He looks around, trying to locate where the sirens are coming from, to let himself slip back into the world. But before he can answer her, before he can let go of their insular life, he sees lights flashing far ahead. Sirens ring in all directions. Car doors slam; quick footsteps staccato the air.

They killed a black man, someone in the community said. And then another said it, and another. They all repeated these words: They killed a black man. The phrase went to sleep with everyone that night, and woke up with them in the morning. The phrase would not go away. It made the twelve o’clock news, and then the next morning’s news, and the national news.

Bill and Rita started the day in each other’s arms, something they had not done in a long time. Usually they started the day in confidence, already preparing their mental lists of things to be done. But this day brought an unfamiliar sense of caution to them: plans escaped them, and they ended up dreaming. It was the phone ringing that finally coaxed Bill out of bed. Rita allowed her empty embrace to linger, as she closed her eyes again and reascended to her dream-cloud, though Bill’s words on the phone burned through:

“Yeah, Len. I don’t know what – it happened so fast. Everything was gone from the drawer. Everything.”

“It had to be – I guess – who else could it have been? I know just about everyone who comes in that place, you know.”

“You’re right, Len. What can we do?”

There was little left to say. Bill listened another minute to Len’s tirade, then hung up, shaking his head.

“Well?” asked Rita, by now very awake.

“Well what?”

“Was it them?

“No one knows.”

“Len seems to know.”

“Len is being Len about this.”

“He might be right.”

“Look – what difference does it make? They were speeding and went through a red light.”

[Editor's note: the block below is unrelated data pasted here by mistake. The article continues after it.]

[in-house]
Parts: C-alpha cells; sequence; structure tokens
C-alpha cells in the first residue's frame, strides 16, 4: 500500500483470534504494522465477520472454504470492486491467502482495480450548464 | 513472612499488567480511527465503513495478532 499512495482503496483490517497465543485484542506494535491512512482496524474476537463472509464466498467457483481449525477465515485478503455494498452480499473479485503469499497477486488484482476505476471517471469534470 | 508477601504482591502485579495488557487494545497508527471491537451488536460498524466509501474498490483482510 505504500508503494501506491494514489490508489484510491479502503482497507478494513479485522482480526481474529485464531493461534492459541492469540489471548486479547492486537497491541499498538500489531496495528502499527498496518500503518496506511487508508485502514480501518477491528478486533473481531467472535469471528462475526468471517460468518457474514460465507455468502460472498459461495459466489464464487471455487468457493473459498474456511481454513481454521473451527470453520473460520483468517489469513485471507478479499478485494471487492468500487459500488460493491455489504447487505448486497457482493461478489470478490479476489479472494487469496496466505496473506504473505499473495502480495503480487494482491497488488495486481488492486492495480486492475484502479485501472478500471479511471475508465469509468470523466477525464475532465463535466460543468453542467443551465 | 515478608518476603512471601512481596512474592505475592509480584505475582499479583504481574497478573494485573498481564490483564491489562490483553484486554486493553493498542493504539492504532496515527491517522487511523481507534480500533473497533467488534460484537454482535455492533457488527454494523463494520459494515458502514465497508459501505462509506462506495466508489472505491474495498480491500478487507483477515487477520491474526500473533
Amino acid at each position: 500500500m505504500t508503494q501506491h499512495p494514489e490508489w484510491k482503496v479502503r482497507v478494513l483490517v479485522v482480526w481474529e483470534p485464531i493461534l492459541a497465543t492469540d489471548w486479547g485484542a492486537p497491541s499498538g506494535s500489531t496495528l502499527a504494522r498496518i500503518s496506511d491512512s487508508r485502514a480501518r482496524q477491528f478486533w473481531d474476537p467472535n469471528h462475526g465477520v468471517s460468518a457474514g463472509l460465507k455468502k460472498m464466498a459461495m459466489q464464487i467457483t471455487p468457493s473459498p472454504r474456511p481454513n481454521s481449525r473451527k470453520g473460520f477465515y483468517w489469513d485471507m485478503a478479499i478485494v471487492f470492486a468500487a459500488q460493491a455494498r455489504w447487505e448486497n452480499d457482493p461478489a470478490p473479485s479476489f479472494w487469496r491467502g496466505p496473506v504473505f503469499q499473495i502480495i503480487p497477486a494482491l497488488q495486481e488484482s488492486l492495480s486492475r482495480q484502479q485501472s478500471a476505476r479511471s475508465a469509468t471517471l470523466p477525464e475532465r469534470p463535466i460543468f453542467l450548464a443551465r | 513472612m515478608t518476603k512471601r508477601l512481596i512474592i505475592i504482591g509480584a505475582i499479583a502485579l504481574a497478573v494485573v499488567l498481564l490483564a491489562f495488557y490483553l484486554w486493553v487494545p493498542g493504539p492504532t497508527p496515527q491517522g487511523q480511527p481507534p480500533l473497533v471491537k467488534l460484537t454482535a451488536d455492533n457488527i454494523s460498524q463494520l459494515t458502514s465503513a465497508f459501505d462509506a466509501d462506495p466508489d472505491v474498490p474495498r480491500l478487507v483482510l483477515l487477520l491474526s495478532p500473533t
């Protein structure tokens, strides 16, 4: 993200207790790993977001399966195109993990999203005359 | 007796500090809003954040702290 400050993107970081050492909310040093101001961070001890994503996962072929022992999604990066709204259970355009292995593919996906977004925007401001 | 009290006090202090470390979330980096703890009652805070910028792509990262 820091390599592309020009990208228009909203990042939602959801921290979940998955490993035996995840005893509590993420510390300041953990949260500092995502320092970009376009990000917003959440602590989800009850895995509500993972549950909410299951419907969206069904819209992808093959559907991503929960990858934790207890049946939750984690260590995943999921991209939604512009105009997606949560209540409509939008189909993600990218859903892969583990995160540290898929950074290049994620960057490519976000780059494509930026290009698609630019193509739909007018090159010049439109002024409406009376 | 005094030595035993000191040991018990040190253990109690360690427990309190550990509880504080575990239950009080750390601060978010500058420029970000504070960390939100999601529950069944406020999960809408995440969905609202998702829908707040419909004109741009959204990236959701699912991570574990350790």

“And they were carrying a lot of cash.”

“All right, all right,” he said.

She grew quiet.

“Sorry, honey. Come back to bed.”

“No, I can’t. I’m up now.”

“You’re upset.”

“Why should I be upset?” he shot back.

“I don’t know. It’s not your fault,” she said.

“It’s nobody’s fault. Things happen. And we’re out eight hundred bucks.”

“That much?”

“Yes. Eight hundred thirty-five.” He stopped. “But how –”

“What?”

“How did they do it? Right under our noses.”

“I don’t know, Len. It was pretty crowded that night. Talk to Doug.”

“He doesn’t remember anything. He says he just turned around and it was gone.”

“Sounds like Doug. Are you sure he’s not drinking back there again?”

“No. I’m not sure of anything with him.”

Bill heard on the evening news that the man had died instantly. The police reported that he and the others had run the red light, appeared drunken, drove recklessly, and disregarded their pursuit, which ended in a car chase and warning shots. After coming to a halt in somebody’s yard the driver stumbled out yelling vulgarities and reaching for something inside his coat. That was when they fired on him.

The reporter said that he had been reaching for a cell phone. The others in the car came out when called, cowering and whimpering. Together they were three young men and one woman. They said that they were not familiar with the neighbourhood. They had been drinking, yes, but not locally. They had been invited to a late-night party in the area but had taken a few wrong turns.

This version of the story was new to Bill, who had relied on Len and a couple of other friends in the neighbourhood to provide details of the incident. Ray was certain that they had been the ones in Bill’s bar that night; he said he recognized the coat on the ground when he saw it on the news. He said Bill should call the police right now and let them know where they got the cash. Bill was mostly quiet; he felt as if he had been appointed judge against his will. After hanging up the phone Bill sat in his armchair watching television, whatever was on, whatever might draw his attention away from the incident.